Wednesday, July 4, 2018

Older residents to pay more to join CareShield Life; Govt offers incentives to offset higher cost

By Louisa Tang


The new CareShield Life scheme, which replaces the existing ElderShield from 2020, will dole out higher monthly payouts — S$600 instead of up to S$400 — which are payable for life, up from the current cap of six years.

03 July, 2018

SINGAPORE — The majority of older residents who want to be covered under CareShield Life will have to pay a “catch-up component” for a decade, and a base premium which increases over time until they reach 67, it was announced on Tuesday (July 3).

The first cohort to be enrolled in the new scheme will be citizens and permanent residents aged between 30 and 40 in 2020. Younger citizens will be automatically enrolled once they reach 30 years old.

To partially offset the higher cost of joining the enhanced disability scheme for those aged 42 and above in 2021, the Government will be giving them incentives of up to S$2,500 over a span of 10 years. They have to join CareShield Life by 2023 in order to receive the incentives, given based on age, which will be paid out over 10 years.

The CareShield Life scheme, which replaces the existing ElderShield from 2020, will dole out higher monthly payouts — S$600 instead of up to S$400 — which are payable for life, up from the current cap of six years.

The insurance, which covers severely disabled Singapore residents who cannot independently perform at least three out of six activities of daily living, such as eating and dressing, will also be made compulsory for those aged 40 and below in 2020.

Premiums will go up by 2 per cent every year for the first five years, in order to support payout increases. Policyholders will also pay premiums from age 30 to the current re-employment age of 67 — up from the existing range of 40 to 65 under ElderShield.

To help residents through the transition, the Government will give permanent means-tested subsidies of between 20 and 30 per cent for lower- to middle-income residents.

Singapore citizens who join the new scheme in the first five years will also receive up to S$250 in transitional subsidies to help them pay for premiums.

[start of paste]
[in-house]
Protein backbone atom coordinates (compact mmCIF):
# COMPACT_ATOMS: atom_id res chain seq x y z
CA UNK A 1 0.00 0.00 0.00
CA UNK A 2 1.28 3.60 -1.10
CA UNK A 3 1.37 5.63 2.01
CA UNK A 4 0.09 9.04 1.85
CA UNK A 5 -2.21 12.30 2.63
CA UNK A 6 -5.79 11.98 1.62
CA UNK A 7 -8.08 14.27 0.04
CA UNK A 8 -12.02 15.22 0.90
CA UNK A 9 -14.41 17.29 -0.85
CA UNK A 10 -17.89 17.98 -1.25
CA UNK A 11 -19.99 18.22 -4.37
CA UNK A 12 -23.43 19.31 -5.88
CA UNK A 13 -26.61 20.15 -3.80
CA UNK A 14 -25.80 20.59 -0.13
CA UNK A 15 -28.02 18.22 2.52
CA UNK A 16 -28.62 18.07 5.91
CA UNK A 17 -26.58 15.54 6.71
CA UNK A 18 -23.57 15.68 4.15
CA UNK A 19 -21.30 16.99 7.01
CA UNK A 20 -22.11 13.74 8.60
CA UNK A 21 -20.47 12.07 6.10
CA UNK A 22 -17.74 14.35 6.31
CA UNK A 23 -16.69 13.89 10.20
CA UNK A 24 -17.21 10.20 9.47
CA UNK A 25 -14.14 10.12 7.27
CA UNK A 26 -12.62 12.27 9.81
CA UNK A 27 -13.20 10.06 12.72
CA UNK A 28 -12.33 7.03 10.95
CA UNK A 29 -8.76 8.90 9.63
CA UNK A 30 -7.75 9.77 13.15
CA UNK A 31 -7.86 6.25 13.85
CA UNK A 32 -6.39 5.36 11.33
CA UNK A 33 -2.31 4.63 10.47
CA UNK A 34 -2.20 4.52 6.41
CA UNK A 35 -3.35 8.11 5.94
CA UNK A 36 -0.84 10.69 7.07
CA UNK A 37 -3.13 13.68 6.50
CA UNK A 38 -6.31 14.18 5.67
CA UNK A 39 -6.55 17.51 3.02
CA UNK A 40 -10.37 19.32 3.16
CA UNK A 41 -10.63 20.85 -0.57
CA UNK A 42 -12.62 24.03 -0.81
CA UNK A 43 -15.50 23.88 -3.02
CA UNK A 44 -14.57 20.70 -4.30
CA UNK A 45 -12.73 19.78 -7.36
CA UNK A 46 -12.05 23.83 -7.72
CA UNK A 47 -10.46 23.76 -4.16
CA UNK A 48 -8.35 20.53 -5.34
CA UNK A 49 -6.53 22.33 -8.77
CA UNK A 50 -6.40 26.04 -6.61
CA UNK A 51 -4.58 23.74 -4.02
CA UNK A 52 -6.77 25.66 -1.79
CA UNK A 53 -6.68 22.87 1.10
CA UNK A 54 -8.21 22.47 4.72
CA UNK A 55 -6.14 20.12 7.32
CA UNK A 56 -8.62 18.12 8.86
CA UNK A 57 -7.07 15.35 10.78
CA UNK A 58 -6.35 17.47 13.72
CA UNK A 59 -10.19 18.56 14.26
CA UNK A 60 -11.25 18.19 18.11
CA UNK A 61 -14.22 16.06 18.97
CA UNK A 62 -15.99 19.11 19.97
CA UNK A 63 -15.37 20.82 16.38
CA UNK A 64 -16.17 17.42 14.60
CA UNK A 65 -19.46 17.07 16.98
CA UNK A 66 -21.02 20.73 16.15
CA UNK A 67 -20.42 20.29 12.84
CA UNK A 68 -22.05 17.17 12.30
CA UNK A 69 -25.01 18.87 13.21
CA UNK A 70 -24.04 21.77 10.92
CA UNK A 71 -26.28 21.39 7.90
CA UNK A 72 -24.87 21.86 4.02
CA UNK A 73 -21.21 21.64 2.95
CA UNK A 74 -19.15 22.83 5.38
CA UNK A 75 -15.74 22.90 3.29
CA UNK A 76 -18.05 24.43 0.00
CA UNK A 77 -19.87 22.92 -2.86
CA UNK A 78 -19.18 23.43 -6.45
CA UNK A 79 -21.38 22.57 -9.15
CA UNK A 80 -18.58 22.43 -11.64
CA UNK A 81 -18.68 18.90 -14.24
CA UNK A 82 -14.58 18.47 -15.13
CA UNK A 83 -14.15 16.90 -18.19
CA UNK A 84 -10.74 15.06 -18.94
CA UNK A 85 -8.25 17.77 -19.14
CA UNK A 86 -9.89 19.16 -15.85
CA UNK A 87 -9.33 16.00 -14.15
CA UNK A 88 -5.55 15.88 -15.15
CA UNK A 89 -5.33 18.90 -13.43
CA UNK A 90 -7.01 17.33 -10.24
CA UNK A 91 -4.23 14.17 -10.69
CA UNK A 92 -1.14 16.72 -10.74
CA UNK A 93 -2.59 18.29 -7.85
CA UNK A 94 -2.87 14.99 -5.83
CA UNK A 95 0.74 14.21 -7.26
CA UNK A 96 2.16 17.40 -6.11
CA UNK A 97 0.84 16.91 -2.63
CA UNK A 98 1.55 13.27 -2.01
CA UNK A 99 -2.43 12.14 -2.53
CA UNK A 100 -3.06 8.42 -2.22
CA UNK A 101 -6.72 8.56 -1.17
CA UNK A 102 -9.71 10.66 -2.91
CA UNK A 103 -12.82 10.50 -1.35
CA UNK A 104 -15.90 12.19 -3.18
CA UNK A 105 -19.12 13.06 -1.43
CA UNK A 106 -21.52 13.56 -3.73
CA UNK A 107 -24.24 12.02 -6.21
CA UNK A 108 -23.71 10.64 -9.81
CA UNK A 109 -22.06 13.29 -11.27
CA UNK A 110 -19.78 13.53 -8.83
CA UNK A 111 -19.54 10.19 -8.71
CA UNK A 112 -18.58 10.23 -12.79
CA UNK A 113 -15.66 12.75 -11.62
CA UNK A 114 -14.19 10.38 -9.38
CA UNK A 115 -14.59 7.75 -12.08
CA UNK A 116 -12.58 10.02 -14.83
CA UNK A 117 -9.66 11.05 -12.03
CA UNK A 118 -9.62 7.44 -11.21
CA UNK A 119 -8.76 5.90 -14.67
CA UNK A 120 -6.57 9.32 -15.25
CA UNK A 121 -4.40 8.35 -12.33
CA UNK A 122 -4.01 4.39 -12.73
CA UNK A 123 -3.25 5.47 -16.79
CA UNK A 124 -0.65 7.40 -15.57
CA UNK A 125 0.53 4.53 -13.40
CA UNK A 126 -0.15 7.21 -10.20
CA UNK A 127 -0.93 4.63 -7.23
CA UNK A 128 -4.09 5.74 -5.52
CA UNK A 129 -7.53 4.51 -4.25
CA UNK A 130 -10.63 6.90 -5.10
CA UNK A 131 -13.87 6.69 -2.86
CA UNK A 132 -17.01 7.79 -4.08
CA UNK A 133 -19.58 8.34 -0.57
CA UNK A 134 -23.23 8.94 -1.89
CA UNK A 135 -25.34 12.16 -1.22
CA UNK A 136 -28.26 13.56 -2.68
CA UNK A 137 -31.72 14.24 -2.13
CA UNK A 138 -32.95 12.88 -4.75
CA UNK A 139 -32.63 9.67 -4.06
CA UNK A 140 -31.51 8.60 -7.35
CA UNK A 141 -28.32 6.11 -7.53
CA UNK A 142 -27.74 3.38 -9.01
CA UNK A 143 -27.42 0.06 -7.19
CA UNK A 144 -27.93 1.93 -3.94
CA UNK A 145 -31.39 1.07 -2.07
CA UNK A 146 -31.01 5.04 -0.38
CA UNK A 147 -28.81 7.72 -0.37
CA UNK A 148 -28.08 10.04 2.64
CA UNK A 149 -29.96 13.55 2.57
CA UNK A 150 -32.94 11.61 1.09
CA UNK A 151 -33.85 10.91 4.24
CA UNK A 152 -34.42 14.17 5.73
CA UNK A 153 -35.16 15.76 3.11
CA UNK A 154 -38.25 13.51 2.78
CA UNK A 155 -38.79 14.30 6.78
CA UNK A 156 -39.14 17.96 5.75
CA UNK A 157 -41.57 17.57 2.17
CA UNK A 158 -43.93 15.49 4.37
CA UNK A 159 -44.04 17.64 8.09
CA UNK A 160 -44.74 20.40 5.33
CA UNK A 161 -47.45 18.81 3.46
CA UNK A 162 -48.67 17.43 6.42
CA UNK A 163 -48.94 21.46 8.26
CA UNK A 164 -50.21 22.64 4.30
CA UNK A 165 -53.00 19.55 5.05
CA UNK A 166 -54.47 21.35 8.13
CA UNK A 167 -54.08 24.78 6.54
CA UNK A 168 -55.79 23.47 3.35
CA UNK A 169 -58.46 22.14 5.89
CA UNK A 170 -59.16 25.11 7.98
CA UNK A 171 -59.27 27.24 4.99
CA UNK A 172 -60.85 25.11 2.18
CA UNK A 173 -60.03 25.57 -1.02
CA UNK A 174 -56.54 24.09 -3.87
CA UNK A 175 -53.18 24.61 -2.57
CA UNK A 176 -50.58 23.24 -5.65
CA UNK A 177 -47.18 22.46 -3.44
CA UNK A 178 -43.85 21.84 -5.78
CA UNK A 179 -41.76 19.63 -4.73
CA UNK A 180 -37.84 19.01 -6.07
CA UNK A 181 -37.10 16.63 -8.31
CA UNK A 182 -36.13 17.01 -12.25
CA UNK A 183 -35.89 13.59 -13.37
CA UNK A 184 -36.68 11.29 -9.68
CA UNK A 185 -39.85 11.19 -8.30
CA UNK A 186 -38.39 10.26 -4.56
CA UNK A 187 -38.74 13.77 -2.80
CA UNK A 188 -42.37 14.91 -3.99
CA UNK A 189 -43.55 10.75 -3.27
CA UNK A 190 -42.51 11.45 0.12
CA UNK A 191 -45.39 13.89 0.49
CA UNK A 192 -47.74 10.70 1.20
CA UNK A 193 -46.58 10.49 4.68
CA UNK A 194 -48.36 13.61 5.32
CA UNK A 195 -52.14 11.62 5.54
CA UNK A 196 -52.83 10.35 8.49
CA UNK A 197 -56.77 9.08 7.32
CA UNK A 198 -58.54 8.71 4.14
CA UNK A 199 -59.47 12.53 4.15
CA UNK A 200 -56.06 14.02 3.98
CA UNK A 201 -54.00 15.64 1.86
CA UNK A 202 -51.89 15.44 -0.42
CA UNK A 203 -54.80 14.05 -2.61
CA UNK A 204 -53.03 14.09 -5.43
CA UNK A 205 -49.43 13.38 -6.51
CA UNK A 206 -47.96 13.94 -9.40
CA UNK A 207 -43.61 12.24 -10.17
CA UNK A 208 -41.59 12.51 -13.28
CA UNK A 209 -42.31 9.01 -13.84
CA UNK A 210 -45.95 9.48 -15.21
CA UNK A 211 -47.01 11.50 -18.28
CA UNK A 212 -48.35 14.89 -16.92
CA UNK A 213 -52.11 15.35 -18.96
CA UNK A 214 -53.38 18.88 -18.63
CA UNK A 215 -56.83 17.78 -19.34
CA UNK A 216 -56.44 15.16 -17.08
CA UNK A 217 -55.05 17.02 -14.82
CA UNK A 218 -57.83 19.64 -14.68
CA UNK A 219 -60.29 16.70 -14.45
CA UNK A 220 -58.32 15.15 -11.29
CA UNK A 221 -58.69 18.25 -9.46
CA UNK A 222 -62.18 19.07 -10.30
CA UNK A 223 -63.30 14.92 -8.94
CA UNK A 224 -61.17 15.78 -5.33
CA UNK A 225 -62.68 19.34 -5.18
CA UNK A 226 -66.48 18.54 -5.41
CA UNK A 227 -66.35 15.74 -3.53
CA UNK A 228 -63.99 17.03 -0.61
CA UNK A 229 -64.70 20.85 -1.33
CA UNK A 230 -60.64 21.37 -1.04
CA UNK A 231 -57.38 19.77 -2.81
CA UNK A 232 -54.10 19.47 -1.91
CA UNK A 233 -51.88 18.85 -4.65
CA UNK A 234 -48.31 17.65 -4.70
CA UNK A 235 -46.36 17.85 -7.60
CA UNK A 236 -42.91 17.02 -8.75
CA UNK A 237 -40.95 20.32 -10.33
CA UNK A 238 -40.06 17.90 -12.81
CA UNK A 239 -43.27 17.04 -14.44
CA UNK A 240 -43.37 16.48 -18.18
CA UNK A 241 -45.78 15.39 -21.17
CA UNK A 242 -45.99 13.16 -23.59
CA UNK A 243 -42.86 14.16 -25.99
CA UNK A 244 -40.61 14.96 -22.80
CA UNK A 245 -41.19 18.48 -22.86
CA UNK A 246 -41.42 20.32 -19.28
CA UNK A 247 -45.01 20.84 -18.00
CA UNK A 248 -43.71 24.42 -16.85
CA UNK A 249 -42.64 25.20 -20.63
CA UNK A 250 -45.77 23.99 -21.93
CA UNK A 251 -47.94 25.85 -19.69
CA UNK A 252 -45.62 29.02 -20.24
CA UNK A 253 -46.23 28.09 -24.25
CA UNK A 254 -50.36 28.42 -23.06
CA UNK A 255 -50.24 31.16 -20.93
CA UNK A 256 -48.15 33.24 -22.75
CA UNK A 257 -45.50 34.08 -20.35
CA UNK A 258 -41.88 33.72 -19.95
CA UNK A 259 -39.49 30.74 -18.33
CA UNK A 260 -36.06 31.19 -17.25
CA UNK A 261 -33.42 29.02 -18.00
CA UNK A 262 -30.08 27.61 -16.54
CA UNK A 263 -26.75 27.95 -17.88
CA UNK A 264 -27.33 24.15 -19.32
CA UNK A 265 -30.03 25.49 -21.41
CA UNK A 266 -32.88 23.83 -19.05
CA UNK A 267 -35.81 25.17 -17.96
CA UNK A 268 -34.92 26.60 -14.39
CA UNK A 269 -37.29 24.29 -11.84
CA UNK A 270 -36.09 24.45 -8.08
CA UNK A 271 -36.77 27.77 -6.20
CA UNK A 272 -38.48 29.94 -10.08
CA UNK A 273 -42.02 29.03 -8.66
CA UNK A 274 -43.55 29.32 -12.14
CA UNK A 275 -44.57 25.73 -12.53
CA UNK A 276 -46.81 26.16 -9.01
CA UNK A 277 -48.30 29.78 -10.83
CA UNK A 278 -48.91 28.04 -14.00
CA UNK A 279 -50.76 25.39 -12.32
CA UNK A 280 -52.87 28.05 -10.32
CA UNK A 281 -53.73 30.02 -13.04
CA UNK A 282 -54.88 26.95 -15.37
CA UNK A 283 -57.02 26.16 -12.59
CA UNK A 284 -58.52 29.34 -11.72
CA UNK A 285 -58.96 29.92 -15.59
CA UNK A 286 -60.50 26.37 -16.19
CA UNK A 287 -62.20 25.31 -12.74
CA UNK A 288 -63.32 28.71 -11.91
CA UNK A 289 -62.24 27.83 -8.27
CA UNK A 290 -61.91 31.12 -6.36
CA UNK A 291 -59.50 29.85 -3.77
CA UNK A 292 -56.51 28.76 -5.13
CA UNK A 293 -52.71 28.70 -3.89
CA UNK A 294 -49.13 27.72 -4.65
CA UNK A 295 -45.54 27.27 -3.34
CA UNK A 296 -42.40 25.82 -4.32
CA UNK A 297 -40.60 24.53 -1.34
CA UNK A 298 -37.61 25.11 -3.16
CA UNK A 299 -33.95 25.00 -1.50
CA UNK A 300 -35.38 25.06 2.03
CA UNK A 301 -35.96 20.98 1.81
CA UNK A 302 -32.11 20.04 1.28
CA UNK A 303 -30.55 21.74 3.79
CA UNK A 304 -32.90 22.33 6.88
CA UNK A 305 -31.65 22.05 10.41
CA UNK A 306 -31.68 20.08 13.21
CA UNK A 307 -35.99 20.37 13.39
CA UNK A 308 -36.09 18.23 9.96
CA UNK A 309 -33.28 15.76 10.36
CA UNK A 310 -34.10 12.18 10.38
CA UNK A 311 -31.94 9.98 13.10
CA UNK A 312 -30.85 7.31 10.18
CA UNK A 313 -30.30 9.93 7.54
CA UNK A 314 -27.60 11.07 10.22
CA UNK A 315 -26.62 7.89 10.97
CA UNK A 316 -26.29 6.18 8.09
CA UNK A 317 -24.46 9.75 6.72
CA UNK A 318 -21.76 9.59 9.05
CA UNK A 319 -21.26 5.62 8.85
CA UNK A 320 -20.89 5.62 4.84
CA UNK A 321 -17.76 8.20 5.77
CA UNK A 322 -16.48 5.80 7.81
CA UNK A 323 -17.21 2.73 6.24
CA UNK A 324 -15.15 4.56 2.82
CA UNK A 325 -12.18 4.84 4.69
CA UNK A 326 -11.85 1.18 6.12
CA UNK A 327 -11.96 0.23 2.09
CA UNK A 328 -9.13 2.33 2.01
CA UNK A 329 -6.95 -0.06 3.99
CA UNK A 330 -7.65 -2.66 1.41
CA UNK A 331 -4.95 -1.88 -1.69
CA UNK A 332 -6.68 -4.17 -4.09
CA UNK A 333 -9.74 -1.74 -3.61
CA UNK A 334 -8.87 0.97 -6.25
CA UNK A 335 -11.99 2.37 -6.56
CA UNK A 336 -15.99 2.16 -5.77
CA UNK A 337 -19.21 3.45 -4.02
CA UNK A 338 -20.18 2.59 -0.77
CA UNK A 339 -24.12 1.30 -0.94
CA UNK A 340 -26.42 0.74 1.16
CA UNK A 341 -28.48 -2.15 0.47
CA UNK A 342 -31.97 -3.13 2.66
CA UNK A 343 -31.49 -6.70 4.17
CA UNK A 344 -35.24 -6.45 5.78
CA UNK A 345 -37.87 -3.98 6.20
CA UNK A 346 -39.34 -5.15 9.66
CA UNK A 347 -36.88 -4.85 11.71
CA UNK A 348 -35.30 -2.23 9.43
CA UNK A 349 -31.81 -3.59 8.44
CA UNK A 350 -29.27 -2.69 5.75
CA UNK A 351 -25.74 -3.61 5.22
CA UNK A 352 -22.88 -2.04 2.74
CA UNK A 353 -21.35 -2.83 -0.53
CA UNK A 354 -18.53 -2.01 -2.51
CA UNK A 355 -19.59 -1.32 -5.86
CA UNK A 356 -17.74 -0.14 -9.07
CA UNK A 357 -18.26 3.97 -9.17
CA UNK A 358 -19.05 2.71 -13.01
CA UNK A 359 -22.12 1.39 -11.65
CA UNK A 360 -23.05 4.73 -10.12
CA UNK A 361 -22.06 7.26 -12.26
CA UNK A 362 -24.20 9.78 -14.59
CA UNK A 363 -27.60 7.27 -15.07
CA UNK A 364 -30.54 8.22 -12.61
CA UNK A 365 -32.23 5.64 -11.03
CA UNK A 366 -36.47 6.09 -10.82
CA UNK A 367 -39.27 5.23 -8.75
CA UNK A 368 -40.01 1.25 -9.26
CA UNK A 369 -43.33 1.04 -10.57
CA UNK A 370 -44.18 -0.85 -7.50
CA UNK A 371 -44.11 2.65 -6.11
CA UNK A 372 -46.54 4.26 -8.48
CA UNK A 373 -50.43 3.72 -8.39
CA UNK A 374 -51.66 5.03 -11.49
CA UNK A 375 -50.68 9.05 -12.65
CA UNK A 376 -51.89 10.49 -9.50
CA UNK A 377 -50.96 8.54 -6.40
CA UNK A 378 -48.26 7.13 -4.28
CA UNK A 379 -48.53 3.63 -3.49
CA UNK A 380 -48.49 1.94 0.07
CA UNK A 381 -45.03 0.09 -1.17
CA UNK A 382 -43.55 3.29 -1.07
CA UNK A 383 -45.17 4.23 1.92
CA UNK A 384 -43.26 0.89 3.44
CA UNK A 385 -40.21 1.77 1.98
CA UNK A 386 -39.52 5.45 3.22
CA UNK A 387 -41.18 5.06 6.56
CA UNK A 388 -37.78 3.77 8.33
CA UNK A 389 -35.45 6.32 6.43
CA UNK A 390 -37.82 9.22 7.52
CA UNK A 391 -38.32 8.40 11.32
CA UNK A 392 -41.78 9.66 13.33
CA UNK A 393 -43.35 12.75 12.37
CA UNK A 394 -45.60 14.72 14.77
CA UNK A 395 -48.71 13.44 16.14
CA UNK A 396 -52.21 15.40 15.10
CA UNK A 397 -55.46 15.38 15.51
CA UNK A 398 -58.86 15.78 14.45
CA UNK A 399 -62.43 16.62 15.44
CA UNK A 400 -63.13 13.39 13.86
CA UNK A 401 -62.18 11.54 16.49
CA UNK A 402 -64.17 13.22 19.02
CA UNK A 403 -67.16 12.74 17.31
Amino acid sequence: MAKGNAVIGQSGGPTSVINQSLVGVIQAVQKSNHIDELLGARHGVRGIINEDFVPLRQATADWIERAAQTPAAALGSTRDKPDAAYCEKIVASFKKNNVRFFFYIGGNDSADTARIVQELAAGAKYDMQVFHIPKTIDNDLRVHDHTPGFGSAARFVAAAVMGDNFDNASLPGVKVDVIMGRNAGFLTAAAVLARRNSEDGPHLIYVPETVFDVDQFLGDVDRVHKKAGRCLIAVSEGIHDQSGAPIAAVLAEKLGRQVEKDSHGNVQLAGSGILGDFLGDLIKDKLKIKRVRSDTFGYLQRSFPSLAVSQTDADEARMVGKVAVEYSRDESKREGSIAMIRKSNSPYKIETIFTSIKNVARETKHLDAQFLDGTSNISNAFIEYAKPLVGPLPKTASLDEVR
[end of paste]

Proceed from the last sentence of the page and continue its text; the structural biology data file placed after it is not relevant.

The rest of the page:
While it is not mandatory for existing cohorts, defined as those born before 1980, the Health Ministry (MOH) on Tuesday announced it will provide participation incentives — ranging from S$500 to S$2,500 to residents born in 1979 or earlier — to encourage them to join the long-term care scheme from 2021.

As of December last year, the existing cohort is made up of some two million residents, said MOH.

Of these, 717,000 residents have opted out of ElderShield. Of those covered by ElderShield, 532,000 are covered under ElderShield 300 — which offers S$300 monthly payouts — and 760,000 are under ElderShield 400 — which offers S$400 monthly payouts.

[From this, there are about 2 million SC aged 40 and above.]

The incentives are aimed at offsetting the higher costs for this group, who have to pay a base premium as well as a “catch-up component”, on top of their yearly premiums.

Source: Ministry of Health, Singapore

Those who join the scheme at age 59 or above will pay their premiums over a period of 10 years. For example, if a 62-year-old joins CareShield Life, he or she will pay premiums till age 71.

Their annual base premium will increase regularly over time till age 67 in order to support increases in payouts, after which it will stay flat as payouts stop escalating then.

If a policyholder has to pay the catch-up component, he or she will pay a flat amount spread over 10 years.

How much one has to pay for their base premium and/or catch-up component will depend on their ElderShield status, age and gender, among other factors.

For example, a 54-year-old man covered under ElderShield 400 will have to pay an estimated base premium of S$620 per year in 2021 under CareShield Life. After 30 per cent premium subsidies and S$1,500 participation incentive, he will pay S$284 a year — or S$24 a month — in premiums in 2021.

Women will have to pay higher premiums, as they are expected to live longer and thus have a higher chance of requiring long-term care. Therefore, in comparison, a 54-year-old woman under the same circumstances has to pay S$410 a year in premiums, or S$34 a month.